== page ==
Sunflower Seeds 2010 consists of millions of individually handcrafted porcelain sunflower seeds. The work has a volume of nearly ten cubic metres, weighing approximately ten tonnes. The artist has stipulated two different configurations for the work. In the first, the seeds are arranged in a continuous rectangular or square field to a depth of ten centimetres. This ‘bed’ of seeds conforms to the dimensions of the display space, with walls confining the work on three sides. Alternatively, the work is presented as a conical sculptural form, approximately five metres in diameter. In this second configuration, there is no containing structure or support for the conical form, which is installed by carefully pouring the seeds from above to form the shape. Any uneven edges can be adjusted by hand at the time of installation.
This work is derived from the Eleventh Unilever Series commission for Tate Modern’s Turbine Hall for which Ai created 1-125,000,000 2010, a bed of ceramic sunflower seeds installed across the floor of the space. The Unilever Series commission was the first time Ai Weiwei presented this multitude of sunflower seeds as a continuous rectangular field to create a ‘unique surface’, and the first time he proposed an interactive element, in which the public was invited to walk on the seeds. In the event, after the initial days of the exhibition, it was not possible for viewers to interact with the work by walking on it due to the health risks posed by the resulting dust.
The fabrication of the seeds was carried out in the city of Jingdezhen in northern Jiangxi, a region of China south of Beijing. Historically famous for its kilns and for the production of imperial porcelain, this region is still known for its high quality porcelain production. The sunflower seeds were made by individual craftspeople in a ‘cottage-industry’ setting, rather than in a large-scale factory, using a special kind of stone from a particular mountain in Jingdezhen.
The symbol of the sunflower was ubiquitous during the Cultural Revolution in China in the 1960s and 1970s, and was often used as a visual metaphor for the country’s Communist leader Chairman Mao (1893–1976) and, more importantly perhaps, the whole population. In Sunflower Seeds Ai examines the complex exchanges between the one and the many, the individual and the masses, self and society. Far from being industrially produced, the sunflower seeds are intricately and individually handcrafted, prompting a closer look at the ‘Made in China’ phenomenon commonly associated with cheap mass-produced goods. The myriad sunflower seeds – each unique yet apparently the same – can be seen to evoke the quest for individuality in a rapidly transforming society.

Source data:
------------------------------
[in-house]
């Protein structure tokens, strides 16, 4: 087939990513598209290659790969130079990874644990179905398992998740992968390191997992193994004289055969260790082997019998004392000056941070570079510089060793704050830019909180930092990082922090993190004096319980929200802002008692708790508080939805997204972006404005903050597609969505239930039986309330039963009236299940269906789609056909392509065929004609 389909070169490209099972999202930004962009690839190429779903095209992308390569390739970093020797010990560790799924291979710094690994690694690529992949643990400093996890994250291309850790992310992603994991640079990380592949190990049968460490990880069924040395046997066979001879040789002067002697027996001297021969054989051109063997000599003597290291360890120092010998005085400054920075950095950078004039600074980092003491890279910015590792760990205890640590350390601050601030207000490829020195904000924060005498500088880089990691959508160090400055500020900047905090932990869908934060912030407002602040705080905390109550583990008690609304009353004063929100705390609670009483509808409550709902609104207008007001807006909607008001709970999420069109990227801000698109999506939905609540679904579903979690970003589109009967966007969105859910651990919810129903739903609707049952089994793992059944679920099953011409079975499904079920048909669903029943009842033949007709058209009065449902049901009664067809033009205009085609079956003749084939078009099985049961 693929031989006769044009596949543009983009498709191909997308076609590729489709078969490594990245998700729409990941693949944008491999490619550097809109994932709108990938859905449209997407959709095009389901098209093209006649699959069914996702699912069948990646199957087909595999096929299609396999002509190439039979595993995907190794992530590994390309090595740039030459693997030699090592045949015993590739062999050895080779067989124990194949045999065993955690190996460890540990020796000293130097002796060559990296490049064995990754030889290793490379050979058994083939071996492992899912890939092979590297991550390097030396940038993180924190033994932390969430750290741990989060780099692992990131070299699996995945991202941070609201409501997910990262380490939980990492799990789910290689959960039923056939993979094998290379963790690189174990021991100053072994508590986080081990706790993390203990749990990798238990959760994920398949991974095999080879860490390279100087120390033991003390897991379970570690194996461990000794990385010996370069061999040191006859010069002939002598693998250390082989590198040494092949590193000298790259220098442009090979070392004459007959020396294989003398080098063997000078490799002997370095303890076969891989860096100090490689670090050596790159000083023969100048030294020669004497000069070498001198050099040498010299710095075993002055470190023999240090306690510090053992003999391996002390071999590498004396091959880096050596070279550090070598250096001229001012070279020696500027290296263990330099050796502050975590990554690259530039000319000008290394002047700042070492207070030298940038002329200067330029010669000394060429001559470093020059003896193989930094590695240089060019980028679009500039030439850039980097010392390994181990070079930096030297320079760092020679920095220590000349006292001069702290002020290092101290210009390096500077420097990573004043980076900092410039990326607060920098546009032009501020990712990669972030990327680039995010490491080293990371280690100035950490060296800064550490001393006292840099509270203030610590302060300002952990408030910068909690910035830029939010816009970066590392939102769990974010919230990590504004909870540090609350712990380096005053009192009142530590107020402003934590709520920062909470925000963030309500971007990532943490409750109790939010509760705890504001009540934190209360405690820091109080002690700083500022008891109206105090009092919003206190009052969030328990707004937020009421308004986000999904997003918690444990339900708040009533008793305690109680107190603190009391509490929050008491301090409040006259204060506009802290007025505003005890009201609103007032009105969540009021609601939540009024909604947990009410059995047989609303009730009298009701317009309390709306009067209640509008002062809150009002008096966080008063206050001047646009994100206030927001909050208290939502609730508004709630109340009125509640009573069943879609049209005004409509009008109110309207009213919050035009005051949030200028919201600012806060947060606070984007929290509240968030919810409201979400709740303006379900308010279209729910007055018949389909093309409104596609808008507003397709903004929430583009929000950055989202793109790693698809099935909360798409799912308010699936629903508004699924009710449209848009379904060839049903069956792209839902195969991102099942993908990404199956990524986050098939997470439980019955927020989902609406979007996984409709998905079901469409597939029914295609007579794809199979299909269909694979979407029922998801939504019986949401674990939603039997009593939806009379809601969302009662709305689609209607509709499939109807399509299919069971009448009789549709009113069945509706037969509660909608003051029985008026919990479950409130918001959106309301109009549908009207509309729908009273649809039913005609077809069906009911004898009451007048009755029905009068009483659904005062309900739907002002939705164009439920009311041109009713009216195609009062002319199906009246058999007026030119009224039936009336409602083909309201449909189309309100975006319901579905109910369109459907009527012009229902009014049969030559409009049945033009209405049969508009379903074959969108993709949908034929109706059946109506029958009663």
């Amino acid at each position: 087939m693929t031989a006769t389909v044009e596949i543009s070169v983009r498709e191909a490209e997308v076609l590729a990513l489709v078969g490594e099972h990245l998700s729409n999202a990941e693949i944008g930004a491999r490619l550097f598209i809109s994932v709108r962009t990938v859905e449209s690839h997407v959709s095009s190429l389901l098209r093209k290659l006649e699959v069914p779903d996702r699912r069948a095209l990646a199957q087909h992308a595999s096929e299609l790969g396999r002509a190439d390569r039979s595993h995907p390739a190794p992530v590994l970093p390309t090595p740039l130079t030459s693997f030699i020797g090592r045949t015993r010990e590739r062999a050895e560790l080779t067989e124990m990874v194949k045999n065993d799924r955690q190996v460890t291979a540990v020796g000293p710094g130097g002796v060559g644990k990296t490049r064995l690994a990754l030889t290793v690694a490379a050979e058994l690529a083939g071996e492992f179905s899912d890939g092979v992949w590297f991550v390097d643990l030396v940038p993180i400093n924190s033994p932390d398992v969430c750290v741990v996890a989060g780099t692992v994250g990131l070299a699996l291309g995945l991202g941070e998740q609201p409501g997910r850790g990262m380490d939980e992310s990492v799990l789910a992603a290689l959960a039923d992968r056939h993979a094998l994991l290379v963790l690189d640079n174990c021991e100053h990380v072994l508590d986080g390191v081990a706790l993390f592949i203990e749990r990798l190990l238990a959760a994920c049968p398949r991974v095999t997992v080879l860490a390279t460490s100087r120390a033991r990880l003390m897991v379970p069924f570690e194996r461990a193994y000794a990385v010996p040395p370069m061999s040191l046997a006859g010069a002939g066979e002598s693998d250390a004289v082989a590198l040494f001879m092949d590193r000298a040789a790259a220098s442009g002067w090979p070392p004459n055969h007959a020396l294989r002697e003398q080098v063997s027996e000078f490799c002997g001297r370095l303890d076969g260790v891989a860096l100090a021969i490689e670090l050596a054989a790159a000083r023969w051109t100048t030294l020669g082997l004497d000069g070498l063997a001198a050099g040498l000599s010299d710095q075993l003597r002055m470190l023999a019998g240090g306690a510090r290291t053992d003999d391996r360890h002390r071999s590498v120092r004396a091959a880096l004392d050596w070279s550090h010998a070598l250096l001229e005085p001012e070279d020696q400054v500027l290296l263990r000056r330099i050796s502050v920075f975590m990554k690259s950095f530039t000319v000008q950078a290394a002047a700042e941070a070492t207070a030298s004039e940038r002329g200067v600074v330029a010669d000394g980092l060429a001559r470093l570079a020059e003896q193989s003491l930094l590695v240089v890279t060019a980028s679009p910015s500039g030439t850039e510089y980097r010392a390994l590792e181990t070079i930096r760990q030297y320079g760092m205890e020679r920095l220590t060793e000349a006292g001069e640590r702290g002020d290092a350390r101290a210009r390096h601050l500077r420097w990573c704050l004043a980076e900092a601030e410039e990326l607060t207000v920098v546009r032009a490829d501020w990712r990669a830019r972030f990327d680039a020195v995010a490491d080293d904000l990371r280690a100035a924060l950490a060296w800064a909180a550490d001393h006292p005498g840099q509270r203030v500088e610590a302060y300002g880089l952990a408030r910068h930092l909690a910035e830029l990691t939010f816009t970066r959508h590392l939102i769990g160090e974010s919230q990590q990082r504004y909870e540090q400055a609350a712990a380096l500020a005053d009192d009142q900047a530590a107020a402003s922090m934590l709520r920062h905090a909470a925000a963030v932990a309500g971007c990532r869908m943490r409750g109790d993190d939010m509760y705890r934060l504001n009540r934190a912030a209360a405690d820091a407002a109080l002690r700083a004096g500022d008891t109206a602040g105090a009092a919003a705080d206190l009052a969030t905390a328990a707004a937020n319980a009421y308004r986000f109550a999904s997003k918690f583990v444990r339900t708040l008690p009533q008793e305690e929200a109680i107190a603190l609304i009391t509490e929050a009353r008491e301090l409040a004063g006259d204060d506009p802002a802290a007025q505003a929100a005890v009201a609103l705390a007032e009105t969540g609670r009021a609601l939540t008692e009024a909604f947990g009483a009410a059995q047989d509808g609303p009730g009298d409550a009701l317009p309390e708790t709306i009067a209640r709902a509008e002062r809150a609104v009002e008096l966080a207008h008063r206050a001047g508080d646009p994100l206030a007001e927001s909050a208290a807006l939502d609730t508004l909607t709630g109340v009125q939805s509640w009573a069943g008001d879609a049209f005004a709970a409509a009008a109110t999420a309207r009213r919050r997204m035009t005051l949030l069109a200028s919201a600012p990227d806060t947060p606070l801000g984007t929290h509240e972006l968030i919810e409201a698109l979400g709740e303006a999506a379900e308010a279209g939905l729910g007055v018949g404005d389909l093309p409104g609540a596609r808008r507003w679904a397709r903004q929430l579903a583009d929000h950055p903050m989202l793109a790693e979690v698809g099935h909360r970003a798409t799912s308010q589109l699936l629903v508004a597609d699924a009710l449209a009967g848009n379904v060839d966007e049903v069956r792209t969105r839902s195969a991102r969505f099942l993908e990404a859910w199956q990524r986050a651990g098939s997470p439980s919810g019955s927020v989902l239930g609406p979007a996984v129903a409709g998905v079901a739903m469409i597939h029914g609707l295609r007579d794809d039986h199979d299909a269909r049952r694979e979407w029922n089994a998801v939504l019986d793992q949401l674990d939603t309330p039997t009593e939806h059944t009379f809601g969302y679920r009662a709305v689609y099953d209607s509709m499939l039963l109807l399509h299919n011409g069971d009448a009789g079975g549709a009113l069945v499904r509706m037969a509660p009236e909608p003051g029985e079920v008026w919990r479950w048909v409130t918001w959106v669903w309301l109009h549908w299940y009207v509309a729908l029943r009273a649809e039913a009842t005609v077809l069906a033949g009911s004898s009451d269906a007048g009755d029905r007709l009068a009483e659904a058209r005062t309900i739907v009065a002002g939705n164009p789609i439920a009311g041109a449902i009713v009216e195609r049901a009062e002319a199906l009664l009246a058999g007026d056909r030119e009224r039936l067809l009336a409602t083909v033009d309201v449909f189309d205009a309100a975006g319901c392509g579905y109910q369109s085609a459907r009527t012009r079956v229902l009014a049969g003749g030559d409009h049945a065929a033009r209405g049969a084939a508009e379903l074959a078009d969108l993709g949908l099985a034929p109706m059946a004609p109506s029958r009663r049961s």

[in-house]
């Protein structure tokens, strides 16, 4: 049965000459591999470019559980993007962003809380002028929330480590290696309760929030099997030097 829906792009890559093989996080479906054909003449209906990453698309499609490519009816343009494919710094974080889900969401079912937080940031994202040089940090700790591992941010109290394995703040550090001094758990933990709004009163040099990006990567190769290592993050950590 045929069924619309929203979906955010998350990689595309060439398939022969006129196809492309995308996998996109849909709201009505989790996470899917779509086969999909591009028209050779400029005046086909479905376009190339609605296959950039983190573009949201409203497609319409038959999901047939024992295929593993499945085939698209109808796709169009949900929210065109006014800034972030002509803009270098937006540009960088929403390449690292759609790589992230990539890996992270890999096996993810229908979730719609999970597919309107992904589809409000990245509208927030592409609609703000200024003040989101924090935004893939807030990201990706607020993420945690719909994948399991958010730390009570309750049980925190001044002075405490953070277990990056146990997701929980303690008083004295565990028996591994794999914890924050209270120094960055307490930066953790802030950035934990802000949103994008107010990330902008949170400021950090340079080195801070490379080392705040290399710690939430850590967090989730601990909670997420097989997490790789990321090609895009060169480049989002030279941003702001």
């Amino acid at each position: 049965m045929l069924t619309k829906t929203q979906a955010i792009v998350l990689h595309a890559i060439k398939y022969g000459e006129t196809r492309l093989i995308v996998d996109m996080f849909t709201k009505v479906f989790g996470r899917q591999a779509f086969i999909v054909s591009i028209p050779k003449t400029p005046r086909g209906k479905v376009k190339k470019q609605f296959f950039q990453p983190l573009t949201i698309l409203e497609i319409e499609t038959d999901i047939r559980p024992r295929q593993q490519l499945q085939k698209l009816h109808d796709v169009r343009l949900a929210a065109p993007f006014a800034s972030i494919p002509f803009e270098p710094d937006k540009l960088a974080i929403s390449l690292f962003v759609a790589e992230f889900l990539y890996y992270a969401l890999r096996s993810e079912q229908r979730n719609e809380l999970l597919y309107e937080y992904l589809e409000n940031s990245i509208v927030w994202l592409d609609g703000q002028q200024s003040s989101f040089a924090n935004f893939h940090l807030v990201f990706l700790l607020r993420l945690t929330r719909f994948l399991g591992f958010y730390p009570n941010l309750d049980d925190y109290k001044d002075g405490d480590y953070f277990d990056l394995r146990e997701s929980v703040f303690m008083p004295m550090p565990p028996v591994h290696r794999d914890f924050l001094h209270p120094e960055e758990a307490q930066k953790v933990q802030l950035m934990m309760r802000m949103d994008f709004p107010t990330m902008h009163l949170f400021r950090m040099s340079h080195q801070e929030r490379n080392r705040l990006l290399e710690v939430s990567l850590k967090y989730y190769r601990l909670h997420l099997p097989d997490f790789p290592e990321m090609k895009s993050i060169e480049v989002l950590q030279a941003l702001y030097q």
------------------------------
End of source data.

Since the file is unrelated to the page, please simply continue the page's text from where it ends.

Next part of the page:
In his proposal for the Unilever Series Commission, Ai commented on the significance of the sunflower seeds:
[In] the times I grew up, it was a common place symbol for The People, the sunflower faces the trajectory of the red sun, so must the masses feel towards their leadership. Handfuls were carried in pockets, to be consumed on all occasions both casual and formal. So much more than a snack, it was the minimal ingredient that constituted the most essential needs and desires. Their empty shells were the ephemeral traces of social activity. The least common denominator for human satisfaction. I wonder what would have happened without them?
(Ai Weiwei, unpublished proposal for Tate Modern Unilever Series, March 2010.)
Ai’s practice is increasingly driven by issues facing contemporary China, such as the exercise of autocratic power, the disappearance of Chinese cultural and material history, and concerns about human rights, hard labour and poverty. Sunflower Seeds explores the complexity of the Chinese individual’s relationship with society, the authorities and tradition.
Charles Merewether (ed.), Ai Weiwei Works: Beijing 1993–2003, Beijing 2003.
Karen Smith, Hans Ulrich Obrist, Bernard Fibicher, Ai Weiwei, London 2009.
Ai Weiwei, According to What?, exhibition catalogue, Mori Art Museum, Tokyo 2009.
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